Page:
Round The Clock
- By Megan Weadock
- Oct 01, 2009
Last week’s ASIS tradeshow wrapped up well, although the consensus seemed to be that attendance was down. From my experience, it also felt like fewer companies were introducing truly new products. Sure, we saw a lot of new versions of software and products being touted, but new innovations -- which have to be risky in a time like this -- were hard to come by.
Let’s take a look back at a few more noteworthy news items that came out of the show.
Brivo was a company that both announced a new product (sort of) and played up some interesting new partnerships and projects. The SaaS provider announced its new AppStack, a catalog of complementary security management resources that is available with the hosted ACS WebService. ACS WebService customers can now access resources, applications and integrated products, including software from Brivo, Axis, HID, Dedicated Micros, SAMSUNG/GVI Security and others. The free services range from video integration and ID badging to workforce management and parking reservation allocation.
Another interesting company I visited during ASIS was Steelbox, whose products aim to address the problem of moving and storing vast amounts of video data across IP networks. The Media Appliance supports up to 512 cameras and claims to have the smallest footprint in the industry. It’s being used for a range of projects, including campus security. I think it’s fascinating that Steelbox’s product integrates with SRI International’s Aware software to provide instant, portable broadband wireless networks for public safety, video surveillance, incident management and peer-to-peer communication.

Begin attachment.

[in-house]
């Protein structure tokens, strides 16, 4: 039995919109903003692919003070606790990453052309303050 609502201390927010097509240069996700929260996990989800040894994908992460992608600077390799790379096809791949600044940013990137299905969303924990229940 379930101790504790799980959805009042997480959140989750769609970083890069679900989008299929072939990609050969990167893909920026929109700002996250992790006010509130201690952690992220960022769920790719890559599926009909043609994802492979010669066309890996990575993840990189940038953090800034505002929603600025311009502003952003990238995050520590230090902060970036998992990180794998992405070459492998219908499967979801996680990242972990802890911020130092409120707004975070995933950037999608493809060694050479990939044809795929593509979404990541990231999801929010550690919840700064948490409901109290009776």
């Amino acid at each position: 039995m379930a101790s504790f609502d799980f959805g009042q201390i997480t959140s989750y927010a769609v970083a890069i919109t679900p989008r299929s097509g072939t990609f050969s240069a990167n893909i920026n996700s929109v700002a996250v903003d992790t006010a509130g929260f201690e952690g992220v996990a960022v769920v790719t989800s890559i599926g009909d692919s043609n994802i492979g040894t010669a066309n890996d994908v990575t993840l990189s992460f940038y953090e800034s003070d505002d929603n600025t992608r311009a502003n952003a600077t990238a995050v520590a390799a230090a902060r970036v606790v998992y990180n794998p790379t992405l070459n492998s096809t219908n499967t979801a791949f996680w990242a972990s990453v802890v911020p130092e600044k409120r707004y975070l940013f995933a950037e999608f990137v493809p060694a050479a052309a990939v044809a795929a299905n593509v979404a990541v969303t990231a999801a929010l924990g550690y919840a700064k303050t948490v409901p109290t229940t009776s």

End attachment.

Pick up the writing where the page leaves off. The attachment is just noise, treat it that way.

In case you’re wondering where SRI fits into the security mix, they’re an independent research and technology development organization. They do R&D for government agencies, business and foundations and have recently started to move into the education space.
Paul Callahan, the manager of business operations at SRI, explained that the wireless networks are ideal for schools to integrate with the local police department. In an emergency, officers could easily access the school’s surveillance cameras, access control system and more. Imagine if that had been possible at Columbine High School in 1999.
As most of you probably already know, ASIS 2010 will be held in Dallas, home to Security Products magazine. In all honestly, it will be nice to attend a tradeshow on our own turf (and without dolling out a fortune in cab fare!). Here’s hoping attendance has bounced back by next October.
See you all next year in Texas!
Megan Weadock is a communications specialist at Monitronics.